6 Breathing Exercises To Try When You Feel Stressed

6 Breathing Exercises To Try When You Feel Stressed

Breathing is something that you do without thinking about it, making it an automatic bodily function. If you are in tune with your body, you know that your breathing rate elevates in times of stress. This is a natural part of the body’s fight-or-flight response, just as slower breathing occurs during the rest-and-digest state. 

The good news is that you have the power to change your own breathing pattern. According to scientific studies, controlling your breath can help you manage stress and stress-related health conditions. Yoga, tai chi, and certain forms of meditation use breath control to promote relaxation and mind-body awareness. Deliberately changing your breathing pattern can help you prevent hyperventilation. 

A stressed person will usually breathe in an anxious way, e.g. shallow breaths that do not engage the diaphragm. That style of breathing disrupts the natural balance of gases in the body. Shallow breathing can prolong anxiety, whereas controlled breathing can help reduce stress hormones, lower blood pressure, and balance oxygen and carbon dioxide levels in the blood. Continue reading to learn about breathing exercises that can help reduce stress.

Diaphragmatic Breathing

Also known as belly breathing, diaphragmatic breathing can help you use the diaphragm properly. In addition to helping you manage stress, it may help you ease constipation, reduce blood pressure, and relieve headaches. Practice diaphragmatic breathing for five to 10 minutes, three to four times per day for best results. 

Lie flat on your back with your knees slightly bent. Rest your head on a pillow and consider placing a pillow or bolster under your knees for support. Place one hand on your upper chest and one just b below your rib cage so you can feel the diaphragm move. Inhale through your nose and feel your stomach press into your hand. Keep the other hand on your upper chest still and hold for a second. Exhale through pursed lips, tightening your abdominal muscles to expel all of the air.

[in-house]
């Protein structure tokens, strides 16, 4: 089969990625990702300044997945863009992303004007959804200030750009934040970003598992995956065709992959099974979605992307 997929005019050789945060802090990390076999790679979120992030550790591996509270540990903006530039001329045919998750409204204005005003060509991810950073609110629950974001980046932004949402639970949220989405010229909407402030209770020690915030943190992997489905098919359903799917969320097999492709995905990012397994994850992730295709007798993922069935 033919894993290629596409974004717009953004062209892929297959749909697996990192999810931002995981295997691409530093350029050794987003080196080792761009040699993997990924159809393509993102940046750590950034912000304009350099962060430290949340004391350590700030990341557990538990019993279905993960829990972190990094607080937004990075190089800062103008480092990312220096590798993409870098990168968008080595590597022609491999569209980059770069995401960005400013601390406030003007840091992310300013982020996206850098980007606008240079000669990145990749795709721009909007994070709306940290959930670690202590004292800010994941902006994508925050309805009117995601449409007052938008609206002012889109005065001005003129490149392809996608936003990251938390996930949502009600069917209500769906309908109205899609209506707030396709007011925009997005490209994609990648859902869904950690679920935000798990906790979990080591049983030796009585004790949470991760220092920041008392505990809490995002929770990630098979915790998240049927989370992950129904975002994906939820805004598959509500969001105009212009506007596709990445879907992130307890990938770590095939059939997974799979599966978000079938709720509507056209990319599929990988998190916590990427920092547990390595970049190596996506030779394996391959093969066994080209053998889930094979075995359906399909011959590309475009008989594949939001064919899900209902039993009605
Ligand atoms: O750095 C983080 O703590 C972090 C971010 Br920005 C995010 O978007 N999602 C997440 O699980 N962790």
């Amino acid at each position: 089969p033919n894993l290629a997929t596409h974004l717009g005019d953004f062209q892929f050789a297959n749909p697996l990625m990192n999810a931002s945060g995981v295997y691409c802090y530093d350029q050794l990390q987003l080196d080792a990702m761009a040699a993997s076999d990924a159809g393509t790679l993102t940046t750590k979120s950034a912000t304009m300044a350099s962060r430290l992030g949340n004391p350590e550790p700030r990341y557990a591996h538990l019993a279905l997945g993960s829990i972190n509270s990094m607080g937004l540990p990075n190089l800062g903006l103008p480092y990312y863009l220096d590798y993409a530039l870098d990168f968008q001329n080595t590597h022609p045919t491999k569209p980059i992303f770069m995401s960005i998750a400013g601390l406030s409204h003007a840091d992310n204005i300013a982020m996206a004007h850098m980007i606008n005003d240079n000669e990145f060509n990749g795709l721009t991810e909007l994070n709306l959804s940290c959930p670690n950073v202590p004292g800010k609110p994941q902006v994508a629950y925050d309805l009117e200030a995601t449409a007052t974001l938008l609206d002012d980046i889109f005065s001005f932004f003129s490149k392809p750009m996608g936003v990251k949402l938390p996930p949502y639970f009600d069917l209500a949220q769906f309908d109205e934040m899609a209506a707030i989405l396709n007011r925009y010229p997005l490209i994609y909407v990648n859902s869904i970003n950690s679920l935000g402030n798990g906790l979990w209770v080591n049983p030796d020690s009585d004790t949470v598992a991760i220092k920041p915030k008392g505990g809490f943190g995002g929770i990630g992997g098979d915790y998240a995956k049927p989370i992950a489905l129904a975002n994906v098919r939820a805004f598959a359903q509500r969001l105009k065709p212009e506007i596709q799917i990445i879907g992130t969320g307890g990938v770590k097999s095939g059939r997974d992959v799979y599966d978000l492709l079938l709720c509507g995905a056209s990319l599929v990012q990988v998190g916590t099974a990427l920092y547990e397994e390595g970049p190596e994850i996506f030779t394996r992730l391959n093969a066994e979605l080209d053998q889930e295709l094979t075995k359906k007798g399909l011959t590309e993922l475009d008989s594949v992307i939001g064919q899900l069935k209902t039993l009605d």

Lion’s Breath

This is an energizing breathing practice that is quite common in yoga sessions. In addition to reducing stress, it may help relieve tension in the jaw and facial muscles. To do this breathing technique, sit up straight in a cross-legged position. Press your palms against your knees and spread your fingers apart. Inhale deeply through your nose and open your eyes wide. Simultaneously, open your mouth as wide as you can and stick out your tongue, bringing the tip toward your chin. Exhale with a longe “haaa” sound and direct your gaze toward the front of your nose. Do this breath about two to three times. 

Equal Breathing

Equal breathing is the practice of focusing on matching the length of your inhale to the length of your exhale. Bye making your breath smooth and qual, you can bring about balance. According to research, older adults with high blood pressure who practiced this technique increased oxygen supply to the brain and lungs. Make sure to find a breath length that isn’t too difficult, for example, somewhere between three to five seconds. 

Sit down in a comfortable position and find your center. Breathe in through your nose, counting the duration of your inhale. Exhale for the same amount of seconds as your inhale. If you want, you can add a slight pause between your inhale and exhale if you feel comfortable. Continue practicing this technique for at least five minutes. 

Deep Breathing

Deep breathing works relieve shortness of breath because it helps prevent air from getting trapped in your lungs. It also helps you breathe in fresher air and may contribute to feelings of deeper relaxation. While sitting or standing, draw your elbows back to allow your chest to expand. Take a deep breath in through your nose and retain this breath for five seconds. Slowly release the breath through your nose. Continue with this breathing pattern until you feel more centered and relaxed.

Pursed Lip Breathing

This is a simple breathing exercise that can help you slow down your breathing because it requires you to apply effort with each breath. You can engage in pursed lip breathing at any time, but it may be most useful during activities such as bending, lifting, or climbing stairs. Ideally, practice this breathing exercise four to five times per day when you begin to correctly learn how to do it.

Sit down on the edge of a chair and keep your back straight. Relax your neck and shoulders and keep your gaze forward. Keep your mouth closed as you inhale slowly through your nose for two seconds. Purse your lips and exhale slowly, blowing air through your pursed lips for four seconds. Continue alternating until you complete about 10 cycles. 

Resonant Breathing 

Resonant, or coherent, breathing involves breathing at a rate of five full breaths per minutes. How do you achieve this rate? You inhale and exhale for a count of five, respectively. By breathing this way, you can maximize your heart rate variability (HRV), promote stress reduction, and reduce symptoms of depression. To do this, sit down in a comfortable position. Inhale for a count of five and then exhale for a count of five. Continue this breathing pattern for a few minutes. 

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